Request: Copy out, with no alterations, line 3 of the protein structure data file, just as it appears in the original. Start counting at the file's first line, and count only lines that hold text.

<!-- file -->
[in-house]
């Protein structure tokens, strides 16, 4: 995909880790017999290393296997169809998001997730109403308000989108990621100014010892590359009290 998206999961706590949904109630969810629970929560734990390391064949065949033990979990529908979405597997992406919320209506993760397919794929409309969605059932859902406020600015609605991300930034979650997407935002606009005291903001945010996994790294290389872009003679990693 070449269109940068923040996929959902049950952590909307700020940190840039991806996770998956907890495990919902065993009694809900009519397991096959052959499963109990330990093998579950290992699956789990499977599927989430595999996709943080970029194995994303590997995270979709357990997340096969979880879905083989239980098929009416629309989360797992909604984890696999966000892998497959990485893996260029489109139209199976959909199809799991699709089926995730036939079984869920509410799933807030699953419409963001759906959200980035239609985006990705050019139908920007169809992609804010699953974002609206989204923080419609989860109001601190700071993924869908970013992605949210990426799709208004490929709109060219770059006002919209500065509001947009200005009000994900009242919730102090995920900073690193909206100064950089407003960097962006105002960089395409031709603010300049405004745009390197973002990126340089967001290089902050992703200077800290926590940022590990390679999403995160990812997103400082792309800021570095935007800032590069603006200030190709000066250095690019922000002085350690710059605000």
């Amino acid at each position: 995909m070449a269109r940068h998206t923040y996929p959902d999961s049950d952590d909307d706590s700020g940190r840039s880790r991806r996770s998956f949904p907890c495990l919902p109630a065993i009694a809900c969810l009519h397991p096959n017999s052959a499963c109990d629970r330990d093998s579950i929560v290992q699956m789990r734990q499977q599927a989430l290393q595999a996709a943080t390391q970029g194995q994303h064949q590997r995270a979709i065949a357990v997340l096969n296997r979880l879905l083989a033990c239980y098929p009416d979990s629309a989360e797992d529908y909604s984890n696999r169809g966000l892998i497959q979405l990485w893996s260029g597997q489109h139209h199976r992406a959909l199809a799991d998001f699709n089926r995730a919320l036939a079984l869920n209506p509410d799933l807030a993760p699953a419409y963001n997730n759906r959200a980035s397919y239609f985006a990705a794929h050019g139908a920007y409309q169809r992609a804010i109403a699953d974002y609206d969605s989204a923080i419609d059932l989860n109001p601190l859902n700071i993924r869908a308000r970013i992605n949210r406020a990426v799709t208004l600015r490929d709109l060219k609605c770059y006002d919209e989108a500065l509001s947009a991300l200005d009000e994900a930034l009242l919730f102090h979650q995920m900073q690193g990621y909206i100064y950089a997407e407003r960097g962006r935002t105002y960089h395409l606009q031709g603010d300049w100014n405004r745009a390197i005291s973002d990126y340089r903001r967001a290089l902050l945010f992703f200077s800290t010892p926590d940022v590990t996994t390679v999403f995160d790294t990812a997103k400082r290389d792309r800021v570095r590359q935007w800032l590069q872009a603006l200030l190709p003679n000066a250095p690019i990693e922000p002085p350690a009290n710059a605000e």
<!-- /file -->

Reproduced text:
């Amino acid at each position: 995909m070449a269109r940068h998206t923040y996929p959902d999961s049950d952590d909307d706590s700020g940190r840039s880790r991806r996770s998956f949904p907890c495990l919902p109630a065993i009694a809900c969810l009519h397991p096959n017999s052959a499963c109990d629970r330990d093998s579950i929560v290992q699956m789990r734990q499977q599927a989430l290393q595999a996709a943080t390391q970029g194995q994303h064949q590997r995270a979709i065949a357990v997340l096969n296997r979880l879905l083989a033990c239980y098929p009416d979990s629309a989360e797992d529908y909604s984890n696999r169809g966000l892998i497959q979405l990485w893996s260029g597997q489109h139209h199976r992406a959909l199809a799991d998001f699709n089926r995730a919320l036939a079984l869920n209506p509410d799933l807030a993760p699953a419409y963001n997730n759906r959200a980035s397919y239609f985006a990705a794929h050019g139908a920007y409309q169809r992609a804010i109403a699953d974002y609206d969605s989204a923080i419609d059932l989860n109001p601190l859902n700071i993924r869908a308000r970013i992605n949210r406020a990426v799709t208004l600015r490929d709109l060219k609605c770059y006002d919209e989108a500065l509001s947009a991300l200005d009000e994900a930034l009242l919730f102090h979650q995920m900073q690193g990621y909206i100064y950089a997407e407003r960097g962006r935002t105002y960089h395409l606009q031709g603010d300049w100014n405004r745009a390197i005291s973002d990126y340089r903001r967001a290089l902050l945010f992703f200077s800290t010892p926590d940022v590990t996994t390679v999403f995160d790294t990812a997103k400082r290389d792309r800021v570095r590359q935007w800032l590069q872009a603006l200030l190709p003679n000066a250095p690019i990693e922000p002085p350690a009290n710059a605000e």